Education is changing and it is time for teachers to start jumping on the bandwagon.  Our students, more than ever, are growing up in the Information Age, where every answer is at their fingertips.  When we can answer a question with the click of the mouse, why are we making that content the basis of our curriculum?  I understand there was a need when access to that type of information was limited but that is no longer.  Curriculum needs to be changing with the needs of our students.  As teachers, we need to sit down and truly look at what is most important and what is good to know.  This is a hard step for any great teacher because we learned, when we were students in school, the traditional way to teach. When we went to college we learned the traditional way to teach, and so when we entered our career most of us clung to the traditional way to teach.  It is hard to let go of what you know and what you are comfotable with. It is scary to try something new in a classroom where you might fail or it might not work, especially if you aren't in a school culture where you are encouraged to try new things.  There was a time and place for traditional teaching (and there still is at times!) but as the world is changing, schools must change to do justice for our students.  We need to prepare our students for 20 years in the future, for jobs that haven't even yet been created.

I feel motivated now more that ever that the way I am currently teaching (I have changed what I was doing even from just a year ago!) is the correct path for my students.  Our students need skills like problem-solving, perseverance, critical thinking, social media skills, computer (or device) research skills, etc.  Is content awesome to know? Absolutely! But does our whole curriculum have to based upon the content anymore? I would have to say "No".  For example, this past week a student asked me in science, "What is the reason our hands or feet 'fall asleep'?"  I told them I didn't know the answer but asked if he had his device.  He did and I told him to find the answer for us.  What an awesome feeling this was and it was liberating as a teacher!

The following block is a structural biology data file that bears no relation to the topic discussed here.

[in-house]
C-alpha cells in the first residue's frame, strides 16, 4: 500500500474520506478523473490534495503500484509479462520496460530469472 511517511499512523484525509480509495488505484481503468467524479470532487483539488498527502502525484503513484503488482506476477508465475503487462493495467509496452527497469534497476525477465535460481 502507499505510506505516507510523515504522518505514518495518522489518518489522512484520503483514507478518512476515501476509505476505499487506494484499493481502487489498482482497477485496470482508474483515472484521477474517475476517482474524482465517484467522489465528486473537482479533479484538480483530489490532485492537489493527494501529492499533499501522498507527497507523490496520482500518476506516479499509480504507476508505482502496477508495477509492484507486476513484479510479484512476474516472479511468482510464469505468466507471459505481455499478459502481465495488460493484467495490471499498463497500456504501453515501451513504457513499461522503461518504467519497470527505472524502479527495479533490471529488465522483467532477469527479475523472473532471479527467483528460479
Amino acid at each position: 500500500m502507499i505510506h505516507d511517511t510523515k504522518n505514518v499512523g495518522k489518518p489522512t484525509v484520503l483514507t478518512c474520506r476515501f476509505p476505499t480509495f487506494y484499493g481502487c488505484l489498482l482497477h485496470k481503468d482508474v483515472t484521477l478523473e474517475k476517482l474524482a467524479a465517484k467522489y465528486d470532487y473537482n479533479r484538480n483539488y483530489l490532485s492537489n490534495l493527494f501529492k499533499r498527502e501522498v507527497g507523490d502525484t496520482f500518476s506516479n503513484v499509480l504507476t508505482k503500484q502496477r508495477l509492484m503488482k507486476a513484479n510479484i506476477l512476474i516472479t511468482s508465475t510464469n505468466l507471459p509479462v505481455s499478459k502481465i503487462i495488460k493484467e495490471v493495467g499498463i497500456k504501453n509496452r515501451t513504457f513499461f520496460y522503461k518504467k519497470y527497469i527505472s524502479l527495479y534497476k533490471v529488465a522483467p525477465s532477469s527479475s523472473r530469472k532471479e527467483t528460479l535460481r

The role of the teacher has changed to "facilitator of learning" from "teacher-led learning".  We need create a culture of passion, love, and interest for our subjects while also allowing students a place to feel safe to "fail" and try again.  What this project has brought into me professionally could have never been foreseen.  It was the spark that ignited the flame for me in my teaching.  I encourage every teacher to be the spark for your school.  Get your peers to jump on your bandwagon because what you are doing for your students will have long-term effects on their learning.  If you believe what you are doing for kids, keep doing it.  It is hard to be the outlier but eventually you will be in the majority. - Melissa